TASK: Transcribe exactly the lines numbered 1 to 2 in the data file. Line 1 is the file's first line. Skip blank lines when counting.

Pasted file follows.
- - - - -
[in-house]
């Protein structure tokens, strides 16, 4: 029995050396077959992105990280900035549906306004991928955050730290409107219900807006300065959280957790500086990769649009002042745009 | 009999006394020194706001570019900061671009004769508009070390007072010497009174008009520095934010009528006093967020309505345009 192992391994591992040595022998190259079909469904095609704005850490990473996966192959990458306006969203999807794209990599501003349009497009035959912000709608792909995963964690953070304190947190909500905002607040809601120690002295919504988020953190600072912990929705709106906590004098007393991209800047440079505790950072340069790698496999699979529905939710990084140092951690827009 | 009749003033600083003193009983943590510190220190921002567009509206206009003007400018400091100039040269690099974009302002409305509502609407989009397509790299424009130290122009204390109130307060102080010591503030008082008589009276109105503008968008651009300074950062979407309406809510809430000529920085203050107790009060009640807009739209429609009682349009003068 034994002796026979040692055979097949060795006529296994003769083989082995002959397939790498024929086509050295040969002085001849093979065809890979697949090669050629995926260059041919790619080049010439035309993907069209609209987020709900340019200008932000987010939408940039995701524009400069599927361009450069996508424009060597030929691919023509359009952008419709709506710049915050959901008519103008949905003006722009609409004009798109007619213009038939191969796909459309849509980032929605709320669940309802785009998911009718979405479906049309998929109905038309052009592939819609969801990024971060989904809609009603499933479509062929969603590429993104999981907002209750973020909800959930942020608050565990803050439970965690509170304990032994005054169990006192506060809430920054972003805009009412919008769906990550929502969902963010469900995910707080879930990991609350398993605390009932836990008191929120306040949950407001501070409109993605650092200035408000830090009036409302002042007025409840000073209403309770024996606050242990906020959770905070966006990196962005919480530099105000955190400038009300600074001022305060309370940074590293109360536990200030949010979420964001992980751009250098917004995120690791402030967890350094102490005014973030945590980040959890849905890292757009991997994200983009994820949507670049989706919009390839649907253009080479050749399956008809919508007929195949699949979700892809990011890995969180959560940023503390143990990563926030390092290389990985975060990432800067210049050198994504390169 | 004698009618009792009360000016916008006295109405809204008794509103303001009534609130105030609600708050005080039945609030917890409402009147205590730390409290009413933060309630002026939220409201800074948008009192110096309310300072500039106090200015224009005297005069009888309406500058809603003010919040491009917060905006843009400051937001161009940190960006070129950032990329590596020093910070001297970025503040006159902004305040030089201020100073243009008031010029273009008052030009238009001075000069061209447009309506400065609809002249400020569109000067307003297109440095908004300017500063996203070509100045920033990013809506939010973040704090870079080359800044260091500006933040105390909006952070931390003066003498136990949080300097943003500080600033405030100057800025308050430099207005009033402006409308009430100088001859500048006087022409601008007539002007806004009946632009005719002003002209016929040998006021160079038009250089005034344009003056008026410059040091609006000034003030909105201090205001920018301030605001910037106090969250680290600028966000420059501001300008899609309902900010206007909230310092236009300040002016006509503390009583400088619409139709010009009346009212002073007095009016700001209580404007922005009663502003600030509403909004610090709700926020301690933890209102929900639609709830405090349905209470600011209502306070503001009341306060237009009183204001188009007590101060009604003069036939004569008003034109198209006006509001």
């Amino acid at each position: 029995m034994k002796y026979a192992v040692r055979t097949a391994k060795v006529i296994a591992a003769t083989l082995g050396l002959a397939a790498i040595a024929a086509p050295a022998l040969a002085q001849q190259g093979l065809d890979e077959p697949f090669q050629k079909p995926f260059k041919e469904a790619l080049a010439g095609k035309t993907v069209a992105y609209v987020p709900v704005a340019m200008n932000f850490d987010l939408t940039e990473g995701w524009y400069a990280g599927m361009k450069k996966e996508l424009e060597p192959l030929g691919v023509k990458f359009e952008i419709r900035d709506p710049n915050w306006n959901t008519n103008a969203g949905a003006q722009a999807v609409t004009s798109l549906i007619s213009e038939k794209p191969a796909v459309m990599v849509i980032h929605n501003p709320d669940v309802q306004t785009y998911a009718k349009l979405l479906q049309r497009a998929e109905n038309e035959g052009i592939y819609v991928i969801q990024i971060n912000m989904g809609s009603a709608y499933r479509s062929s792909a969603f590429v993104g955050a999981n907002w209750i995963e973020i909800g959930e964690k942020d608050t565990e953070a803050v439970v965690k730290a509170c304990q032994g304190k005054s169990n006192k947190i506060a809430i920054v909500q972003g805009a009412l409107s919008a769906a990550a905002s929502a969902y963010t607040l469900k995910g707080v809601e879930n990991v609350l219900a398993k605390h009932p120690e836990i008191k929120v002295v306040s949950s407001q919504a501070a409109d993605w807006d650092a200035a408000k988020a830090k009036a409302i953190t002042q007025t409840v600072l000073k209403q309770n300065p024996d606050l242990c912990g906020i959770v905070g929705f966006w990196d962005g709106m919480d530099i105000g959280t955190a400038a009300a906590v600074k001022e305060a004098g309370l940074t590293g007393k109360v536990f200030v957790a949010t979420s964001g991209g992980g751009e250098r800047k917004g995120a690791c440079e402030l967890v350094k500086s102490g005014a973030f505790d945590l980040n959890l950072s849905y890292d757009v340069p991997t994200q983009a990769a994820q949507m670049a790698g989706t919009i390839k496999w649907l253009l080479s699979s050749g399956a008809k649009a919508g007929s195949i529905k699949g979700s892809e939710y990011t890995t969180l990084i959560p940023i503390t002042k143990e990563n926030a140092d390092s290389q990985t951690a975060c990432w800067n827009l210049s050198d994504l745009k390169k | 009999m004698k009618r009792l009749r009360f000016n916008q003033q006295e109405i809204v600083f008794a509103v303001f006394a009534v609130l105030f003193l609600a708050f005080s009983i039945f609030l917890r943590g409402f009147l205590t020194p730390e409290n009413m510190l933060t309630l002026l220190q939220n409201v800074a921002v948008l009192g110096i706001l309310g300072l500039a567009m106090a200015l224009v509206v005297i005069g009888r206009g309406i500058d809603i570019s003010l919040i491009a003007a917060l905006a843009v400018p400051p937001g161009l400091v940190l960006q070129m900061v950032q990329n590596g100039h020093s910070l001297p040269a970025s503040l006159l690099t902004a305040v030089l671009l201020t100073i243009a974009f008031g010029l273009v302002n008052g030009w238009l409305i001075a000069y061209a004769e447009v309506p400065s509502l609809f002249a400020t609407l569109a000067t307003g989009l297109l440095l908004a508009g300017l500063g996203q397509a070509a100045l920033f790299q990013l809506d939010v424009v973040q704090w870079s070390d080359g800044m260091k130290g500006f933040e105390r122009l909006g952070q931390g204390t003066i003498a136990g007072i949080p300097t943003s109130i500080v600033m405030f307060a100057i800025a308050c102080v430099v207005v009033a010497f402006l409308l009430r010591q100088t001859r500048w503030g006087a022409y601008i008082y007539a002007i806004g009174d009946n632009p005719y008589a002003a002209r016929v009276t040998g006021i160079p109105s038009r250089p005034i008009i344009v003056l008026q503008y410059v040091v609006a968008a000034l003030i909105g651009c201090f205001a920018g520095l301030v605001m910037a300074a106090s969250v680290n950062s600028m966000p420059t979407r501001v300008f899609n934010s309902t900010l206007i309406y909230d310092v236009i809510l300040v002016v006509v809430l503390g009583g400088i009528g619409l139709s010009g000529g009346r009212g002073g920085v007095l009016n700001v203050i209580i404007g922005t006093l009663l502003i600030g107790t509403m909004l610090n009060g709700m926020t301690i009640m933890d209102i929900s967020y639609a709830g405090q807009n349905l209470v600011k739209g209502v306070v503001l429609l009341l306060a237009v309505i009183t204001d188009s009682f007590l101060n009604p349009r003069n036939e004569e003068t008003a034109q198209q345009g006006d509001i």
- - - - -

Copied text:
[in-house]
């Protein structure tokens, strides 16, 4: 029995050396077959992105990280900035549906306004991928955050730290409107219900807006300065959280957790500086990769649009002042745009 | 009999006394020194706001570019900061671009004769508009070390007072010497009174008009520095934010009528006093967020309505345009 192992391994591992040595022998190259079909469904095609704005850490990473996966192959990458306006969203999807794209990599501003349009497009035959912000709608792909995963964690953070304190947190909500905002607040809601120690002295919504988020953190600072912990929705709106906590004098007393991209800047440079505790950072340069790698496999699979529905939710990084140092951690827009 | 009749003033600083003193009983943590510190220190921002567009509206206009003007400018400091100039040269690099974009302002409305509502609407989009397509790299424009130290122009204390109130307060102080010591503030008082008589009276109105503008968008651009300074950062979407309406809510809430000529920085203050107790009060009640807009739209429609009682349009003068 034994002796026979040692055979097949060795006529296994003769083989082995002959397939790498024929086509050295040969002085001849093979065809890979697949090669050629995926260059041919790619080049010439035309993907069209609209987020709900340019200008932000987010939408940039995701524009400069599927361009450069996508424009060597030929691919023509359009952008419709709506710049915050959901008519103008949905003006722009609409004009798109007619213009038939191969796909459309849509980032929605709320669940309802785009998911009718979405479906049309998929109905038309052009592939819609969801990024971060989904809609009603499933479509062929969603590429993104999981907002209750973020909800959930942020608050565990803050439970965690509170304990032994005054169990006192506060809430920054972003805009009412919008769906990550929502969902963010469900995910707080879930990991609350398993605390009932836990008191929120306040949950407001501070409109993605650092200035408000830090009036409302002042007025409840000073209403309770024996606050242990906020959770905070966006990196962005919480530099105000955190400038009300600074001022305060309370940074590293109360536990200030949010979420964001992980751009250098917004995120690791402030967890350094102490005014973030945590980040959890849905890292757009991997994200983009994820949507670049989706919009390839649907253009080479050749399956008809919508007929195949699949979700892809990011890995969180959560940023503390143990990563926030390092290389990985975060990432800067210049050198994504390169 | 004698009618009792009360000016916008006295109405809204008794509103303001009534609130105030609600708050005080039945609030917890409402009147205590730390409290009413933060309630002026939220409201800074948008009192110096309310300072500039106090200015224009005297005069009888309406500058809603003010919040491009917060905006843009400051937001161009940190960006070129950032990329590596020093910070001297970025503040006159902004305040030089201020100073243009008031010029273009008052030009238009001075000069061209447009309506400065609809002249400020569109000067307003297109440095908004300017500063996203070509100045920033990013809506939010973040704090870079080359800044260091500006933040105390909006952070931390003066003498136990949080300097943003500080600033405030100057800025308050430099207005009033402006409308009430100088001859500048006087022409601008007539002007806004009946632009005719002003002209016929040998006021160079038009250089005034344009003056008026410059040091609006000034003030909105201090205001920018301030605001910037106090969250680290600028966000420059501001300008899609309902900010206007909230310092236009300040002016006509503390009583400088619409139709010009009346009212002073007095009016700001209580404007922005009663502003600030509403909004610090709700926020301690933890209102929900639609709830405090349905209470600011209502306070503001009341306060237009009183204001188009007590101060009604003069036939004569008003034109198209006006509001």